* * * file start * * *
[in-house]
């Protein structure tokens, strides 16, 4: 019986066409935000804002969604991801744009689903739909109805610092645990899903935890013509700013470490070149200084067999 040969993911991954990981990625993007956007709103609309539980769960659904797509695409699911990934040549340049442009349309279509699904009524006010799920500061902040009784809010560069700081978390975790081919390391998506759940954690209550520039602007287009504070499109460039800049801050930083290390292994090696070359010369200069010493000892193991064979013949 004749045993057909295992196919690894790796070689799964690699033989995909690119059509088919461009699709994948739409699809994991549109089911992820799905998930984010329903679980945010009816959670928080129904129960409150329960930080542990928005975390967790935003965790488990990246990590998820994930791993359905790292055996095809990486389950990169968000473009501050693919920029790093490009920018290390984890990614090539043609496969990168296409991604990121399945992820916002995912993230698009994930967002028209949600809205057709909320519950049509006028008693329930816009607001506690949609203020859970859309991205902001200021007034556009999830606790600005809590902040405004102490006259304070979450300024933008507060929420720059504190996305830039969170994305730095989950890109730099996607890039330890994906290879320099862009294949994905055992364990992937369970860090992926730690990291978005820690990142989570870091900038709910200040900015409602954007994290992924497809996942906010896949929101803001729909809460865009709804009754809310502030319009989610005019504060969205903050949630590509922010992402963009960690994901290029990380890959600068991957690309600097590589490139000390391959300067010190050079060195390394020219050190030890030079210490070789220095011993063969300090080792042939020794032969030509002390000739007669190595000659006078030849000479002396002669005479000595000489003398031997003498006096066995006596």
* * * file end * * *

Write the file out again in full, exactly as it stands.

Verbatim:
[in-house]
């Protein structure tokens, strides 16, 4: 019986066409935000804002969604991801744009689903739909109805610092645990899903935890013509700013470490070149200084067999 040969993911991954990981990625993007956007709103609309539980769960659904797509695409699911990934040549340049442009349309279509699904009524006010799920500061902040009784809010560069700081978390975790081919390391998506759940954690209550520039602007287009504070499109460039800049801050930083290390292994090696070359010369200069010493000892193991064979013949 004749045993057909295992196919690894790796070689799964690699033989995909690119059509088919461009699709994948739409699809994991549109089911992820799905998930984010329903679980945010009816959670928080129904129960409150329960930080542990928005975390967790935003965790488990990246990590998820994930791993359905790292055996095809990486389950990169968000473009501050693919920029790093490009920018290390984890990614090539043609496969990168296409991604990121399945992820916002995912993230698009994930967002028209949600809205057709909320519950049509006028008693329930816009607001506690949609203020859970859309991205902001200021007034556009999830606790600005809590902040405004102490006259304070979450300024933008507060929420720059504190996305830039969170994305730095989950890109730099996607890039330890994906290879320099862009294949994905055992364990992937369970860090992926730690990291978005820690990142989570870091900038709910200040900015409602954007994290992924497809996942906010896949929101803001729909809460865009709804009754809310502030319009989610005019504060969205903050949630590509922010992402963009960690994901290029990380890959600068991957690309600097590589490139000390391959300067010190050079060195390394020219050190030890030079210490070789220095011993063969300090080792042939020794032969030509002390000739007669190595000659006078030849000479002396002669005479000595000489003398031997003498006096066995006596």